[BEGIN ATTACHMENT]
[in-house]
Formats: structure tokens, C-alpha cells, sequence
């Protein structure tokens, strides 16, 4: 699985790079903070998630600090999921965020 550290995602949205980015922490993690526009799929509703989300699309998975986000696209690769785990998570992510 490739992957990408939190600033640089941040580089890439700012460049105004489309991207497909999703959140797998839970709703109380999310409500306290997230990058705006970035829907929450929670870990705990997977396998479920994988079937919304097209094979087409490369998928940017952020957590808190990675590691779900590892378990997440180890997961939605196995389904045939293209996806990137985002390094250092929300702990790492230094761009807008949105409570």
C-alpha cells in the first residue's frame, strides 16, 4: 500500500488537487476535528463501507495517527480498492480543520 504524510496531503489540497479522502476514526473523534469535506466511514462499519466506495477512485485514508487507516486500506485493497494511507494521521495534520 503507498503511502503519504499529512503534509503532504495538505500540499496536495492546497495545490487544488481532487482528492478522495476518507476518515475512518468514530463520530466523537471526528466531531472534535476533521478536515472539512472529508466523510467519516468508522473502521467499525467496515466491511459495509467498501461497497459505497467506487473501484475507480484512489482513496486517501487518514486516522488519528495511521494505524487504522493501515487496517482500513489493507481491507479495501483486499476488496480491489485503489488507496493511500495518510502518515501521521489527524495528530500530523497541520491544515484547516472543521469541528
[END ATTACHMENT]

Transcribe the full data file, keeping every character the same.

[in-house]
Formats: structure tokens, C-alpha cells, sequence
């Protein structure tokens, strides 16, 4: 699985790079903070998630600090999921965020 550290995602949205980015922490993690526009799929509703989300699309998975986000696209690769785990998570992510 490739992957990408939190600033640089941040580089890439700012460049105004489309991207497909999703959140797998839970709703109380999310409500306290997230990058705006970035829907929450929670870990705990997977396998479920994988079937919304097209094979087409490369998928940017952020957590808190990675590691779900590892378990997440180890997961939605196995389904045939293209996806990137985002390094250092929300702990790492230094761009807008949105409570």
C-alpha cells in the first residue's frame, strides 16, 4: 500500500488537487476535528463501507495517527480498492480543520 504524510496531503489540497479522502476514526473523534469535506466511514462499519466506495477512485485514508487507516486500506485493497494511507494521521495534520 503507498503511502503519504499529512503534509503532504495538505500540499496536495492546497495545490487544488481532487482528492478522495476518507476518515475512518468514530463520530466523537471526528466531531472534535476533521478536515472539512472529508466523510467519516468508522473502521467499525467496515466491511459495509467498501461497497459505497467506487473501484475507480484512489482513496486517501487518514486516522488519528495511521494505524487504522493501515487496517482500513489493507481491507479495501483486499476488496480491489485503489488507496493511500495518510502518515501521521489527524495528530500530523497541520491544515484547516472543521469541528